Rethinking Coral Composition

Science  05 Oct 2007:
Vol. 318, Issue 5847, pp. 13a
DOI: 10.1126/science.318.5847.13a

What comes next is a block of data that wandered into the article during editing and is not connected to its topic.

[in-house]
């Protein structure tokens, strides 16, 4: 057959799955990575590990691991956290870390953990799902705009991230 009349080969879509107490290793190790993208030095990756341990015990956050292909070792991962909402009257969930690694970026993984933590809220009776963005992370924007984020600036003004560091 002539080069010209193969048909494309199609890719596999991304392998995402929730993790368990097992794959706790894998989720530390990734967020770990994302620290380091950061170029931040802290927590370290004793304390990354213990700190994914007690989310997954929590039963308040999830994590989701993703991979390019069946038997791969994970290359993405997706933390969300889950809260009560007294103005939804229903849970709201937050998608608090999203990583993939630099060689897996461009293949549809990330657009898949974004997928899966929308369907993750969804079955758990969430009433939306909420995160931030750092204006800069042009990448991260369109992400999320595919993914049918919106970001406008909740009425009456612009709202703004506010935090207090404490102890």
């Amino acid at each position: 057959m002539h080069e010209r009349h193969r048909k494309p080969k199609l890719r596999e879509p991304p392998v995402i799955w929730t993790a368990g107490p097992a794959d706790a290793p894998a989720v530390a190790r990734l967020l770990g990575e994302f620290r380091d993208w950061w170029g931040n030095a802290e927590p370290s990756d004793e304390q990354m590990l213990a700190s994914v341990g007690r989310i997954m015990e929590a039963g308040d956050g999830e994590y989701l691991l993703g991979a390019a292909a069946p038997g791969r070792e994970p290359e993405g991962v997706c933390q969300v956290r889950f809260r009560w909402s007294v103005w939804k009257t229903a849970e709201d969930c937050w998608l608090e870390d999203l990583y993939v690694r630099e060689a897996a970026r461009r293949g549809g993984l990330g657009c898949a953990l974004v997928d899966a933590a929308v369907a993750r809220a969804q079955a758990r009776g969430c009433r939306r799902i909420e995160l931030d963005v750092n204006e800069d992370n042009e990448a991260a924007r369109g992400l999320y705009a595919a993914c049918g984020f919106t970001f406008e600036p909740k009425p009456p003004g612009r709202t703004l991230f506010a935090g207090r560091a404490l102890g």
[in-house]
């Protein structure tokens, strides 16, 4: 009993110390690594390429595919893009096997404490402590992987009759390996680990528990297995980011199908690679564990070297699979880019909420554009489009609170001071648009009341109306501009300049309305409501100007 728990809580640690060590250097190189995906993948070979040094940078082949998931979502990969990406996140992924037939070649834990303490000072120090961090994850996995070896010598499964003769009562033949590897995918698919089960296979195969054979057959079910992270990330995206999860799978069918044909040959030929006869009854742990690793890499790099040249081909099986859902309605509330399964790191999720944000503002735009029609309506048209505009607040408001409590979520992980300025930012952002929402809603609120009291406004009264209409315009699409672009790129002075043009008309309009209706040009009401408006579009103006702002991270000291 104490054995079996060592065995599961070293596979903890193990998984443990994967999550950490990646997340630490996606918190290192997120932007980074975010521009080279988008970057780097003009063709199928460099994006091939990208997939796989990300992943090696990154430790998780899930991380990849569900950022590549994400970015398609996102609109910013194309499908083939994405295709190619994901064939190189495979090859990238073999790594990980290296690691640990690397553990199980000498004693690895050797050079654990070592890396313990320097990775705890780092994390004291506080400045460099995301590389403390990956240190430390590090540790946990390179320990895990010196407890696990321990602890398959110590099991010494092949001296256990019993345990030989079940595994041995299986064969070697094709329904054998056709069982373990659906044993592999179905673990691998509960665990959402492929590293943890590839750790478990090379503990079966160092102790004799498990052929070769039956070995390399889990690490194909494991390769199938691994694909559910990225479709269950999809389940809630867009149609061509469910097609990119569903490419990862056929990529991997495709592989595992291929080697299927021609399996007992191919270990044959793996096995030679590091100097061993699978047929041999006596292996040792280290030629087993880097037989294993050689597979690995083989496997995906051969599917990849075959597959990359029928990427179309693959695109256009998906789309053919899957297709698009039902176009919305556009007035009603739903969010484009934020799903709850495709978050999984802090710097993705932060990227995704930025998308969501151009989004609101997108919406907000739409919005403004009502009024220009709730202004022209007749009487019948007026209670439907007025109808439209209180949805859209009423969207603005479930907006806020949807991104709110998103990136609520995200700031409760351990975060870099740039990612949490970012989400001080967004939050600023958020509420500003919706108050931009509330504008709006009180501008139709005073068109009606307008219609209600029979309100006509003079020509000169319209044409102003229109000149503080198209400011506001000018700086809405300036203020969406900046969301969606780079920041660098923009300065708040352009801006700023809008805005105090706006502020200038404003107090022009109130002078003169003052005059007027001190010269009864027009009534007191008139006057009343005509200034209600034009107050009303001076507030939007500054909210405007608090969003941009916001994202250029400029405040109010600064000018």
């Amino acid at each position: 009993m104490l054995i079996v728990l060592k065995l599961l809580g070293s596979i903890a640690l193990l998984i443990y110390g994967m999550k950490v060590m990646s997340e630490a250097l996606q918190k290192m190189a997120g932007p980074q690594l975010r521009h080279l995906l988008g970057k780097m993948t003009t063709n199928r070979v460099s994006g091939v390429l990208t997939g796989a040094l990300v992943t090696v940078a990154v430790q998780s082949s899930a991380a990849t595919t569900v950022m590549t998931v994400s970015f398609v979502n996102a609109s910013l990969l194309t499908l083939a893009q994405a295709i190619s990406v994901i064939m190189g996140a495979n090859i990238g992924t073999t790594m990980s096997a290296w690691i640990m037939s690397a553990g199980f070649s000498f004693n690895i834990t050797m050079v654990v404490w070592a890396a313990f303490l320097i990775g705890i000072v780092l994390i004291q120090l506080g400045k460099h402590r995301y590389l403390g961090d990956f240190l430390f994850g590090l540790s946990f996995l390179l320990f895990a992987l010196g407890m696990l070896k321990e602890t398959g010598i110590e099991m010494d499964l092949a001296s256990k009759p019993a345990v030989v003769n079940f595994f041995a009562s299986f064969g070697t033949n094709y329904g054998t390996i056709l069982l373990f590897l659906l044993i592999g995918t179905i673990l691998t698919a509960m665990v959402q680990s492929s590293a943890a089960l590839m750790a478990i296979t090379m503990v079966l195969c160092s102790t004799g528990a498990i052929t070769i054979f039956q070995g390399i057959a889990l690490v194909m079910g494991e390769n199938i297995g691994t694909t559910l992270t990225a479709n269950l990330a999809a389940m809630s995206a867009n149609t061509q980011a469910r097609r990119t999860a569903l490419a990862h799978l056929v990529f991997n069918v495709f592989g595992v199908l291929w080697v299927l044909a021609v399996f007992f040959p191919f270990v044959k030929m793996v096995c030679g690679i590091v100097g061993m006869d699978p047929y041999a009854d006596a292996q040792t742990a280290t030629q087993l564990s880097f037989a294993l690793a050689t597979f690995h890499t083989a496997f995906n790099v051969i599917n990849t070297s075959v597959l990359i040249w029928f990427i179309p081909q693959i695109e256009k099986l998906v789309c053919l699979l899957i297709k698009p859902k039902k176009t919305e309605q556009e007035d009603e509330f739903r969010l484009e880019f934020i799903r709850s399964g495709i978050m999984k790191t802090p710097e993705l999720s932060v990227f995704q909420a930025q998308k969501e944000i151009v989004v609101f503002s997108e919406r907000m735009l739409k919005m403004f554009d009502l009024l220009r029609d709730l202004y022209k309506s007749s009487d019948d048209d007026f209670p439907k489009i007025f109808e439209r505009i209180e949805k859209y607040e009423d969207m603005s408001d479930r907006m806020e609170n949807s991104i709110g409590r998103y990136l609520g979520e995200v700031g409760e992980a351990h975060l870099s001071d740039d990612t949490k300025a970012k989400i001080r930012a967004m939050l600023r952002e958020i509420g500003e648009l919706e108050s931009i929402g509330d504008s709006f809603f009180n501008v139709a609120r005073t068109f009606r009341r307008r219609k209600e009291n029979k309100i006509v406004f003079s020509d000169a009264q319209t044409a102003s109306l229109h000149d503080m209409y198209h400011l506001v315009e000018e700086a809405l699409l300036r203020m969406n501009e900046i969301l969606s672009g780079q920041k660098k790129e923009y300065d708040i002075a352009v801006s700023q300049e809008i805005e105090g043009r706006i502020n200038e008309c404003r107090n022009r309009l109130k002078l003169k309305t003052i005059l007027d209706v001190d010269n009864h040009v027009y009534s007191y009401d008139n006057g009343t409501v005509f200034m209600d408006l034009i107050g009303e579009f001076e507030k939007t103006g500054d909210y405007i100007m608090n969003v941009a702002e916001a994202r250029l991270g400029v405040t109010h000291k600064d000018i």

Modern coral reefs are built primarily by scleractinian corals, which arose in the Triassic after the Permian extinction. Today, all of these corals form skeletons of aragonite, and this composition has been thought to be typical of fossil scleractinians as well. Stolarski et al. (p. 92) now have identified a Cretaceous scleractinian coral with a primary calcite skeleton. The fine preservation of internal structures and the Mg and Sr chemistry show that the calcite is primary, not diagenetic. This result tightens the evolutionary connection between these corals and rugose corals, which formed calcite skeletons but were eliminated in the Permian extinction. These results suggest that corals may be able to alter their biochemistry in response to changes in seawater chemistry.

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